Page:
This article was originally published by Radio Free Europe/Radio Liberty and is reprinted with permission.
A Russian spacecraft loaded with fresh supplies as well as photographs and mementos to be used to mark upcoming World War II victory commemorations has successfully docked with the International Space Station (ISS).
The Russian Progress 75 resupply ship was met by the ISS’s three-man crew — U.S. astronaut Chris Cassidy and Russians Anatoly Ivanishin and Ivan Vagner — and will remain docked at the station for seven months.
Traveling about 260 miles over Northwestern China, south of the Mongolian border, the unpiloted Russian Progress 75 cargo ship docked at 1:12 am ET to the Zvezda Service Module on the Russian segment of the complex. Read more… https://t.co/5AJan2zMBs pic.twitter.com/PiWAUbG0gf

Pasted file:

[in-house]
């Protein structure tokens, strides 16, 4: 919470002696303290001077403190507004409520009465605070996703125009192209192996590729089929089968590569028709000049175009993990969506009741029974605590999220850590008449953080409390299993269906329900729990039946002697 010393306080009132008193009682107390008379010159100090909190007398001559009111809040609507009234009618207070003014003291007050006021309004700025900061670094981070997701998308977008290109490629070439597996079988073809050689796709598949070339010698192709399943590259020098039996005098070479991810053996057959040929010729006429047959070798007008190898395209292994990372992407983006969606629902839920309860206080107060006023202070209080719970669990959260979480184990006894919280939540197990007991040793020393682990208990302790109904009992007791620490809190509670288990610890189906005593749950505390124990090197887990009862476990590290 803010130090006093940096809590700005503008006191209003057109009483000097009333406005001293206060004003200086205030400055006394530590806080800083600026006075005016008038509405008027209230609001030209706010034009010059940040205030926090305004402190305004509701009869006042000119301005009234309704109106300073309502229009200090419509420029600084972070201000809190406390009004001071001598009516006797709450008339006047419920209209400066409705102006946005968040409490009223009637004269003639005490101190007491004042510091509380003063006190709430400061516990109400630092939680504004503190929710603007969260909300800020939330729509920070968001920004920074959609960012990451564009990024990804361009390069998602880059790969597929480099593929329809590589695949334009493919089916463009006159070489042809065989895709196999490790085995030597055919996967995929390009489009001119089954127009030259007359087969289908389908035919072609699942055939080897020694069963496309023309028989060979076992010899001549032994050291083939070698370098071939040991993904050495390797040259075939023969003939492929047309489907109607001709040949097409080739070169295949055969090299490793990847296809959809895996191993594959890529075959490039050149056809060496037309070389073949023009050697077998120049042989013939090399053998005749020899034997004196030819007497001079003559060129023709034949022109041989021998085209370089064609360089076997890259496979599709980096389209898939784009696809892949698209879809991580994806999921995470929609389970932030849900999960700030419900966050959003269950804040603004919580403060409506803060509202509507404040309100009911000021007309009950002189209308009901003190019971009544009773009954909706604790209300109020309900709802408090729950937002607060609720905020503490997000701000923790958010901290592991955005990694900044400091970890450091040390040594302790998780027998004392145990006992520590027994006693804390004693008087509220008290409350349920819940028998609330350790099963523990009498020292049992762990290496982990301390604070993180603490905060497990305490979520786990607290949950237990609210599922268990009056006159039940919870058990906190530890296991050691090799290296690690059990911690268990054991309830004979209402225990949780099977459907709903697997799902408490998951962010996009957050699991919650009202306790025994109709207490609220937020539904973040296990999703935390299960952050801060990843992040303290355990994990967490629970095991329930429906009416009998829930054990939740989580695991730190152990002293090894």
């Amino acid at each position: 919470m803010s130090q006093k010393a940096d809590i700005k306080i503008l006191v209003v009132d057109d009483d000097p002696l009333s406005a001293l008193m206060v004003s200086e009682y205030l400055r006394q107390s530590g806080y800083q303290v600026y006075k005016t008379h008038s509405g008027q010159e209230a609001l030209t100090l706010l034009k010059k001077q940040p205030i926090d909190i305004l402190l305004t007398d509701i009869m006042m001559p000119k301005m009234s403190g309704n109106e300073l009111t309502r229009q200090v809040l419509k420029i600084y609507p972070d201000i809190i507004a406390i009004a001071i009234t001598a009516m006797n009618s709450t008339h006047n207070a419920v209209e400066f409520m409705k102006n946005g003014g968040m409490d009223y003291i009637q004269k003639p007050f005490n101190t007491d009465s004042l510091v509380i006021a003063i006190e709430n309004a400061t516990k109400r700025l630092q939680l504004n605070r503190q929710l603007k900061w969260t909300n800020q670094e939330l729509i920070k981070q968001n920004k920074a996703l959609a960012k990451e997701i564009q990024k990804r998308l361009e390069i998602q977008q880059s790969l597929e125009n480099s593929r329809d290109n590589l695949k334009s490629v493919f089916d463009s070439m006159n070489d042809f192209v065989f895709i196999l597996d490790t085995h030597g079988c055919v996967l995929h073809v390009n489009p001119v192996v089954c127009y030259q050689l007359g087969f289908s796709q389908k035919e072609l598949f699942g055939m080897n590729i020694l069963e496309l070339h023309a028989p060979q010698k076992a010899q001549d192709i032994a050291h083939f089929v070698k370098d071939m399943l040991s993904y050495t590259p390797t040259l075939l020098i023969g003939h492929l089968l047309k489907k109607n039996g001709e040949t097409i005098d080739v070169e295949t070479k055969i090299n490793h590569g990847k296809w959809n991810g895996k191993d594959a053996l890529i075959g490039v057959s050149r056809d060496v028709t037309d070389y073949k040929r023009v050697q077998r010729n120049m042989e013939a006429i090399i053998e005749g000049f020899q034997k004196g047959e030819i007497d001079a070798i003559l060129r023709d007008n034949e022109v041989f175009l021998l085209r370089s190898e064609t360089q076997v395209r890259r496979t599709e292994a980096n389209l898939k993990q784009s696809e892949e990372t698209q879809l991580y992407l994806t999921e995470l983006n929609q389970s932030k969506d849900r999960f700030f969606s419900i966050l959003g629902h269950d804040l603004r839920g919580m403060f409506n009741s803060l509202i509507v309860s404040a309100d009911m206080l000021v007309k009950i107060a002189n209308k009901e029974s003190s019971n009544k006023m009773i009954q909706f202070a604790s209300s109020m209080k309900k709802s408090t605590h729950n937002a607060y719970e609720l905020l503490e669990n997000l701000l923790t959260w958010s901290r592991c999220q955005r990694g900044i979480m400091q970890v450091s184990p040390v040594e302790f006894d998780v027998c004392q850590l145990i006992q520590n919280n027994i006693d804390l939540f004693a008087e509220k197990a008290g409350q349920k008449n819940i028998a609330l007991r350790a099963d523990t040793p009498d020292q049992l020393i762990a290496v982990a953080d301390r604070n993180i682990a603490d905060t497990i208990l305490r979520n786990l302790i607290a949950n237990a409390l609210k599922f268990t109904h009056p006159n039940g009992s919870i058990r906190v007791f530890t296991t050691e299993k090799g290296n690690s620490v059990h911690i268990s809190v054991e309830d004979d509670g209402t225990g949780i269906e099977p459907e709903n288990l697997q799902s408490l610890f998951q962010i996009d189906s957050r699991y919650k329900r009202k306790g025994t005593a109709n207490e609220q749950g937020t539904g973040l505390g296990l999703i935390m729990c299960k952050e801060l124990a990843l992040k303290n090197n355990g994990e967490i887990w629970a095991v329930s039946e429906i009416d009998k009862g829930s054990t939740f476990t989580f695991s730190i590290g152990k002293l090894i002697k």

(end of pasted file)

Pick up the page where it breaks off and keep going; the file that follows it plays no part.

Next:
— Intl. Space Station (@Space_Station) April 25, 2020
The robotic freighter will also be on hand to help welcome SpaceX’s Crew Dragon capsule on its first-ever crewed flight, scheduled to take place on May 27.
That flight will be the first orbital human spaceflight to launch from the United States since NASA’s space-shuttle fleet was retired in July 2011.
The Progress 75 launch is also being used for a special commemorative campaign to mark the 75th anniversary of the end of World War II in Europe, which Russia celebrates on May 9.
Russians were invited to send pictures and names of relatives who died in the war to Moscow’s space agency, Roskosmos, and the items will be displayed as part of the country’s “Immortal Regiment” campaign.